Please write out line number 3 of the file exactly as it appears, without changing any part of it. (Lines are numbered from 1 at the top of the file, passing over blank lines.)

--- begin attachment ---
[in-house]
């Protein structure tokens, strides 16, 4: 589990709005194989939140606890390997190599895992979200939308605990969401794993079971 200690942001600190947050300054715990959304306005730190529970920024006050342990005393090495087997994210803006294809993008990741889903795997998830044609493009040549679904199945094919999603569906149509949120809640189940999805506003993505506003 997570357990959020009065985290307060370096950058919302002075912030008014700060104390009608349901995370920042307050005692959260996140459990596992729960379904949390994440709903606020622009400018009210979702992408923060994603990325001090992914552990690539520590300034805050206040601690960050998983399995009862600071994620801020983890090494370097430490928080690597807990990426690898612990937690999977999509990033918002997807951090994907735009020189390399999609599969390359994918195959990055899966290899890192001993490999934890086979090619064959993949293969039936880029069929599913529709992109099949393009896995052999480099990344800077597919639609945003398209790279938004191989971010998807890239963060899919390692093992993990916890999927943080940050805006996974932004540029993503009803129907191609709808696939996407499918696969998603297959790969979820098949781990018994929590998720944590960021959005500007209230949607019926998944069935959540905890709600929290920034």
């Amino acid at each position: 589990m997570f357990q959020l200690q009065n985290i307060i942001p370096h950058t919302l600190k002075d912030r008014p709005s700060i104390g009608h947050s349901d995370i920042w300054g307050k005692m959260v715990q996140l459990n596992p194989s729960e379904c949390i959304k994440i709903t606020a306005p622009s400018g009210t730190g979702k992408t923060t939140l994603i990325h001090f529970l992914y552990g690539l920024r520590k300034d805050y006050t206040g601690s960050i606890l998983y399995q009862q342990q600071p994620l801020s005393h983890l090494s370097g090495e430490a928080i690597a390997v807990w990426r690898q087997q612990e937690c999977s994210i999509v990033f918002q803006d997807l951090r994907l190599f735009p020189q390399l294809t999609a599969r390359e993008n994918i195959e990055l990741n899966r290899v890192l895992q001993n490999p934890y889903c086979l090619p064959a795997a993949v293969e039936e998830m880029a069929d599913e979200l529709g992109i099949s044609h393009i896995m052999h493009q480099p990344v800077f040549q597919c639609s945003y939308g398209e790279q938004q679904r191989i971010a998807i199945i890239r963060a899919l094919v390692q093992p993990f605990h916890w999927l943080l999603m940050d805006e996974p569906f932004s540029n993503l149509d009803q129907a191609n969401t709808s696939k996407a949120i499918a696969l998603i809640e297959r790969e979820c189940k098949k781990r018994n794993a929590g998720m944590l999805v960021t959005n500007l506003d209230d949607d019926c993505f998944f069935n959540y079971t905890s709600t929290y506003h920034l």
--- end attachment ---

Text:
């Amino acid at each position: 589990m997570f357990q959020l200690q009065n985290i307060i942001p370096h950058t919302l600190k002075d912030r008014p709005s700060i104390g009608h947050s349901d995370i920042w300054g307050k005692m959260v715990q996140l459990n596992p194989s729960e379904c949390i959304k994440i709903t606020a306005p622009s400018g009210t730190g979702k992408t923060t939140l994603i990325h001090f529970l992914y552990g690539l920024r520590k300034d805050y006050t206040g601690s960050i606890l998983y399995q009862q342990q600071p994620l801020s005393h983890l090494s370097g090495e430490a928080i690597a390997v807990w990426r690898q087997q612990e937690c999977s994210i999509v990033f918002q803006d997807l951090r994907l190599f735009p020189q390399l294809t999609a599969r390359e993008n994918i195959e990055l990741n899966r290899v890192l895992q001993n490999p934890y889903c086979l090619p064959a795997a993949v293969e039936e998830m880029a069929d599913e979200l529709g992109i099949s044609h393009i896995m052999h493009q480099p990344v800077f040549q597919c639609s945003y939308g398209e790279q938004q679904r191989i971010a998807i199945i890239r963060a899919l094919v390692q093992p993990f605990h916890w999927l943080l999603m940050d805006e996974p569906f932004s540029n993503l149509d009803q129907a191609n969401t709808s696939k996407a949120i499918a696969l998603i809640e297959r790969e979820c189940k098949k781990r018994n794993a929590g998720m944590l999805v960021t959005n500007l506003d209230d949607d019926c993505f998944f069935n959540y079971t905890s709600t929290y506003h920034l």